Informations et ressources scientifiques
sur le développement des zones arides et semi-arides

Accueil du site → Doctorat → États-Unis → 1982 → SEED PREDATION BY DESERT HARVESTER ANTS AND RODENTS IN CENTRAL MEXICO

University of Pennsylvania (1982)

SEED PREDATION BY DESERT HARVESTER ANTS AND RODENTS IN CENTRAL MEXICO

GONZALEZ-ESPINOSA, MARIO

Titre : SEED PREDATION BY DESERT HARVESTER ANTS AND RODENTS IN CENTRAL MEXICO

Auteur : GONZALEZ-ESPINOSA, MARIO

Université de soutenance : University of Pennsylvania

Grade : Doctor of Philosophy (PhD) 1982

Résumé
The removal of non-native seeds, and pulp, peel, and seeds of Opuntia by rodents, birds, and Pogonomyrmex ants was studied in two semiarid habitats in central Mexico. Scarce and overabundant seed resource conditions were simulated by manipulating the number of Opuntia fruits in 0.64 ha replicated experimental plots. Non-significant differences among treatments were found for the removal of non-native seeds by birds only, and by rodents, birds, and ants together. The birds usually removed less than 20%. The combined seed predation by all granivores was generally higher than 75%. Rodents and ants showed similar levels of seed predation only during late spring and summer. Seed removal from November through March was mostly effected by rodents. The removal of non-native seeds only by rodents was generally not affected by the treatments. Colonies of Pogonomyrmex spp. exposed to scarcity of seeds showed significantly higher removal rates than those under control or overabundance conditions in several of the months when natural seed abundance was lowest. This was effected through more frequent or more intense recruitment of workers on seed clumps. Both Pogonomyrmex ants and rodents showed lower seed removal during 1981, the year of higher natural seed abundance. The results suggest that substantial seed predation escape from rodents and harvester ants may only occur when seeds are very abundant. The coexistence of desert rodents and harvester ants appears to result from their different daily and seasonal foraging schedules. These groups of granivores also show different predator functional responses to varied densities of Opuntia fruits. In both cases a Holling’s type III response was partially suggested by the data. However, the amount of seed and fruit removed by Pogonomyrmex always increased with increasing densities of fruit. The rodents’ response had a maximum at about 400 kg of Opuntia fresh fruit/ha/month, and an eventual decline at the highest fruit densities included in the analyses. Three coexisting species of rodents showed contrasting differences in population densities, migration patterns, extent of area of activity, and other attributes, as a result of the experimental treatments. Their differential responses contribute to the long-term coexistence of the rodent guild in a fluctuating natural system.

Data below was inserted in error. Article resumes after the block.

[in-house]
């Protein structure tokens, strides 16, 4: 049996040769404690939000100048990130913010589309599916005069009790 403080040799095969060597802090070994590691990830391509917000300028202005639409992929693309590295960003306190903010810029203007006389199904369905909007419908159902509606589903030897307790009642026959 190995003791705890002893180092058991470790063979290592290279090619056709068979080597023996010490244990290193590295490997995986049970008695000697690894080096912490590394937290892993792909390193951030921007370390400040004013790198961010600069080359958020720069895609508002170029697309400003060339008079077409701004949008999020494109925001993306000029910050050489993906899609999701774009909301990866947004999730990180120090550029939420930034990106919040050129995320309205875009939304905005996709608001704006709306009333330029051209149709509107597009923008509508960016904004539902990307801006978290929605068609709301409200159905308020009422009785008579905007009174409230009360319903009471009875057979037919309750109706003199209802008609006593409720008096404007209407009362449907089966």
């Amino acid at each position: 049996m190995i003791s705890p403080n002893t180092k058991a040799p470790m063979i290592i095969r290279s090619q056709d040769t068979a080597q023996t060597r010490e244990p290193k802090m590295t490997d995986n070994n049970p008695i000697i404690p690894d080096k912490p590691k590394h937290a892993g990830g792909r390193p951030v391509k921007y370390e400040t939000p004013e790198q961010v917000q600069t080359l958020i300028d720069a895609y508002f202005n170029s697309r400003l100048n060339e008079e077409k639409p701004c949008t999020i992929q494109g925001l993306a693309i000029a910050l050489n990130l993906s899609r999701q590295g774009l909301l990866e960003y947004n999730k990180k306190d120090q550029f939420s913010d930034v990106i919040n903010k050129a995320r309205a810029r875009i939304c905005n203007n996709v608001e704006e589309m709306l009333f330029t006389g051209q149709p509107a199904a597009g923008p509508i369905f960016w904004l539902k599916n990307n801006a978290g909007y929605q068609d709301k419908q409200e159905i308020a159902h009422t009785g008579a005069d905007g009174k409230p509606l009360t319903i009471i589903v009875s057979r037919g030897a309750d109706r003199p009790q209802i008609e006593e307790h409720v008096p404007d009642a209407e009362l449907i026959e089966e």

Accès au document : Proquest Dissertations & Theses

Page publiée le 7 avril 2015, mise à jour le 14 décembre 2018